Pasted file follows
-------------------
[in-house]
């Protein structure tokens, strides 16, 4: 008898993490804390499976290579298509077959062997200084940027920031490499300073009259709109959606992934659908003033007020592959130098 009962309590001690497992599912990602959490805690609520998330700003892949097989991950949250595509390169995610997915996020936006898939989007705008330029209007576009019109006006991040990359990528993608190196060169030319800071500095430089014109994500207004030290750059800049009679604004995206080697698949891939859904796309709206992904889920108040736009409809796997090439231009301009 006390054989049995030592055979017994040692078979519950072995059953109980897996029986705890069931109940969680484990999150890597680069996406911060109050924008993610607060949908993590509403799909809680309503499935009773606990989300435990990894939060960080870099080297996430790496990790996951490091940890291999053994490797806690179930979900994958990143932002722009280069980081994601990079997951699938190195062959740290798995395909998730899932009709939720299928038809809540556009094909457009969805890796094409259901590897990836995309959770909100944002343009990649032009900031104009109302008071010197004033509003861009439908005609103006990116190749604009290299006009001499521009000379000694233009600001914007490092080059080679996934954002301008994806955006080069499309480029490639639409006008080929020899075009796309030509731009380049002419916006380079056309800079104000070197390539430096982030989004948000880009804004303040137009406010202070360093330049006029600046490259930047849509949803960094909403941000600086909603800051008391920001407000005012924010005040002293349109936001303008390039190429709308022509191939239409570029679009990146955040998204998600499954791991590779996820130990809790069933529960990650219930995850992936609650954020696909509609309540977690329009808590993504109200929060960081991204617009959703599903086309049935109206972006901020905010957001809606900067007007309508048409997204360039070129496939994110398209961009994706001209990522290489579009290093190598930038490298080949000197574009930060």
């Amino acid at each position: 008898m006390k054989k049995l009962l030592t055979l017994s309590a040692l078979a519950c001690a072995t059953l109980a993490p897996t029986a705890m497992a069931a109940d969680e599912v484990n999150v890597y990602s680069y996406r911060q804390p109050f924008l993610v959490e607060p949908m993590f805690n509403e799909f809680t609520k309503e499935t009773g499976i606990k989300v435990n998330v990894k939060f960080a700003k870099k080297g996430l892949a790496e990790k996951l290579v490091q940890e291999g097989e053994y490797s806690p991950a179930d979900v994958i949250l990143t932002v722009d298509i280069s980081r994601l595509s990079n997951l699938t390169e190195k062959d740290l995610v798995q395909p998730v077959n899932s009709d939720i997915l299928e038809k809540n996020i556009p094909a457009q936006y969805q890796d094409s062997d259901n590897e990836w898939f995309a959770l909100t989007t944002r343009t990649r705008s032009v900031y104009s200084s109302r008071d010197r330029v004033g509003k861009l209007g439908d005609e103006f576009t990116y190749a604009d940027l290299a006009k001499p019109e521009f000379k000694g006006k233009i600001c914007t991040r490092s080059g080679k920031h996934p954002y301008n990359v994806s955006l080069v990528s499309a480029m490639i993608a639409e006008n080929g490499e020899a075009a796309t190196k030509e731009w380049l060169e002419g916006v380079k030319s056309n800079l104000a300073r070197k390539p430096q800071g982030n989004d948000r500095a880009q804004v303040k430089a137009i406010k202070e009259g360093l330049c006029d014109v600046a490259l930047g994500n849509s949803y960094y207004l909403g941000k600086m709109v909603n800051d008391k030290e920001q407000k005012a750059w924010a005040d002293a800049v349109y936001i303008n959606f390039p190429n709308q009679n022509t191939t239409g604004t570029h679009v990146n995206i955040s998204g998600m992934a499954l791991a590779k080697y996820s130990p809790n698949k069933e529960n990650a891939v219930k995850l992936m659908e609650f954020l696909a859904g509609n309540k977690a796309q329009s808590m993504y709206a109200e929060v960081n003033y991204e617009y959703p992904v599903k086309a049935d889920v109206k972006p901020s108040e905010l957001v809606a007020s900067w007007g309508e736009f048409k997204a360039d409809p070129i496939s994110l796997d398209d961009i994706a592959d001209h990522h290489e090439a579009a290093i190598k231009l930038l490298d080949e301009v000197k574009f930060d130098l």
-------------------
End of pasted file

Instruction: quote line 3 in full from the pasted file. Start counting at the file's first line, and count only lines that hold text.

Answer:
């Amino acid at each position: 008898m006390k054989k049995l009962l030592t055979l017994s309590a040692l078979a519950c001690a072995t059953l109980a993490p897996t029986a705890m497992a069931a109940d969680e599912v484990n999150v890597y990602s680069y996406r911060q804390p109050f924008l993610v959490e607060p949908m993590f805690n509403e799909f809680t609520k309503e499935t009773g499976i606990k989300v435990n998330v990894k939060f960080a700003k870099k080297g996430l892949a790496e990790k996951l290579v490091q940890e291999g097989e053994y490797s806690p991950a179930d979900v994958i949250l990143t932002v722009d298509i280069s980081r994601l595509s990079n997951l699938t390169e190195k062959d740290l995610v798995q395909p998730v077959n899932s009709d939720i997915l299928e038809k809540n996020i556009p094909a457009q936006y969805q890796d094409s062997d259901n590897e990836w898939f995309a959770l909100t989007t944002r343009t990649r705008s032009v900031y104009s200084s109302r008071d010197r330029v004033g509003k861009l209007g439908d005609e103006f576009t990116y190749a604009d940027l290299a006009k001499p019109e521009f000379k000694g006006k233009i600001c914007t991040r490092s080059g080679k920031h996934p954002y301008n990359v994806s955006l080069v990528s499309a480029m490639i993608a639409e006008n080929g490499e020899a075009a796309t190196k030509e731009w380049l060169e002419g916006v380079k030319s056309n800079l104000a300073r070197k390539p430096q800071g982030n989004d948000r500095a880009q804004v303040k430089a137009i406010k202070e009259g360093l330049c006029d014109v600046a490259l930047g994500n849509s949803y960094y207004l909403g941000k600086m709109v909603n800051d008391k030290e920001q407000k005012a750059w924010a005040d002293a800049v349109y936001i303008n959606f390039p190429n709308q009679n022509t191939t239409g604004t570029h679009v990146n995206i955040s998204g998600m992934a499954l791991a590779k080697y996820s130990p809790n698949k069933e529960n990650a891939v219930k995850l992936m659908e609650f954020l696909a859904g509609n309540k977690a796309q329009s808590m993504y709206a109200e929060v960081n003033y991204e617009y959703p992904v599903k086309a049935d889920v109206k972006p901020s108040e905010l957001v809606a007020s900067w007007g309508e736009f048409k997204a360039d409809p070129i496939s994110l796997d398209d961009i994706a592959d001209h990522h290489e090439a579009a290093i190598k231009l930038l490298d080949e301009v000197k574009f930060d130098l």